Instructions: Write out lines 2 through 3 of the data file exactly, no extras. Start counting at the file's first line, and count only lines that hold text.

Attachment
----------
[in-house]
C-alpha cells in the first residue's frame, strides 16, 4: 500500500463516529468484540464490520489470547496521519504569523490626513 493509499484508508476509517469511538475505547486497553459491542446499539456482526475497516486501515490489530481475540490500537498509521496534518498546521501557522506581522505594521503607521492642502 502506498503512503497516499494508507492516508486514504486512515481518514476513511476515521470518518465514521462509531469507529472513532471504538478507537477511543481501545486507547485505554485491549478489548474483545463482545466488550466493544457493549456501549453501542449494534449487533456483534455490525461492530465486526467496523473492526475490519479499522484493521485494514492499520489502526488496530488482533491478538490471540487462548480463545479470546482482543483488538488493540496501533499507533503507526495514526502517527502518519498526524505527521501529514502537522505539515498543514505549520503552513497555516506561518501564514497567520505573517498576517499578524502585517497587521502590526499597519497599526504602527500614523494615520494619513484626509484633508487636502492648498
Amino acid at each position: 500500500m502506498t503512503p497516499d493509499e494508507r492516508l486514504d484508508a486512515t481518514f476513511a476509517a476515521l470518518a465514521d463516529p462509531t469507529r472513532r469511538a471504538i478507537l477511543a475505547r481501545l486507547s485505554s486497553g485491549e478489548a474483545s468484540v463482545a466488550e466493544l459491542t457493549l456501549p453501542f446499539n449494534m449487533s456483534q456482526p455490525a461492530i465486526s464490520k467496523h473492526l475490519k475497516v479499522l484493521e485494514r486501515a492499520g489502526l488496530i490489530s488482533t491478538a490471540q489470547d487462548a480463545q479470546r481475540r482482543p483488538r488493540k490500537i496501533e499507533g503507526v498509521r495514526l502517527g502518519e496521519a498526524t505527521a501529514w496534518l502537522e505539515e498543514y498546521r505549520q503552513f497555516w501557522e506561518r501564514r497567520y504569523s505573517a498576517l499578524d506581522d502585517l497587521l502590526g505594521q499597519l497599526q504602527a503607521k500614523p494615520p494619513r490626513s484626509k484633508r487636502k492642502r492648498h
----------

C-alpha cells in the first residue's frame, strides 16, 4: 500500500463516529468484540464490520489470547496521519504569523490626513 493509499484508508476509517469511538475505547486497553459491542446499539456482526475497516486501515490489530481475540490500537498509521496534518498546521501557522506581522505594521503607521492642502 502506498503512503497516499494508507492516508486514504486512515481518514476513511476515521470518518465514521462509531469507529472513532471504538478507537477511543481501545486507547485505554485491549478489548474483545463482545466488550466493544457493549456501549453501542449494534449487533456483534455490525461492530465486526467496523473492526475490519479499522484493521485494514492499520489502526488496530488482533491478538490471540487462548480463545479470546482482543483488538488493540496501533499507533503507526495514526502517527502518519498526524505527521501529514502537522505539515498543514505549520503552513497555516506561518501564514497567520505573517498576517499578524502585517497587521502590526499597519497599526504602527500614523494615520494619513484626509484633508487636502492648498
Amino acid at each position: 500500500m502506498t503512503p497516499d493509499e494508507r492516508l486514504d484508508a486512515t481518514f476513511a476509517a476515521l470518518a465514521d463516529p462509531t469507529r472513532r469511538a471504538i478507537l477511543a475505547r481501545l486507547s485505554s486497553g485491549e478489548a474483545s468484540v463482545a466488550e466493544l459491542t457493549l456501549p453501542f446499539n449494534m449487533s456483534q456482526p455490525a461492530i465486526s464490520k467496523h473492526l475490519k475497516v479499522l484493521e485494514r486501515a492499520g489502526l488496530i490489530s488482533t491478538a490471540q489470547d487462548a480463545q479470546r481475540r482482543p483488538r488493540k490500537i496501533e499507533g503507526v498509521r495514526l502517527g502518519e496521519a498526524t505527521a501529514w496534518l502537522e505539515e498543514y498546521r505549520q503552513f497555516w501557522e506561518r501564514r497567520y504569523s505573517a498576517l499578524d506581522d502585517l497587521l502590526g505594521q499597519l497599526q504602527a503607521k500614523p494615520p494619513r490626513s484626509k484633508r487636502k492642502r492648498h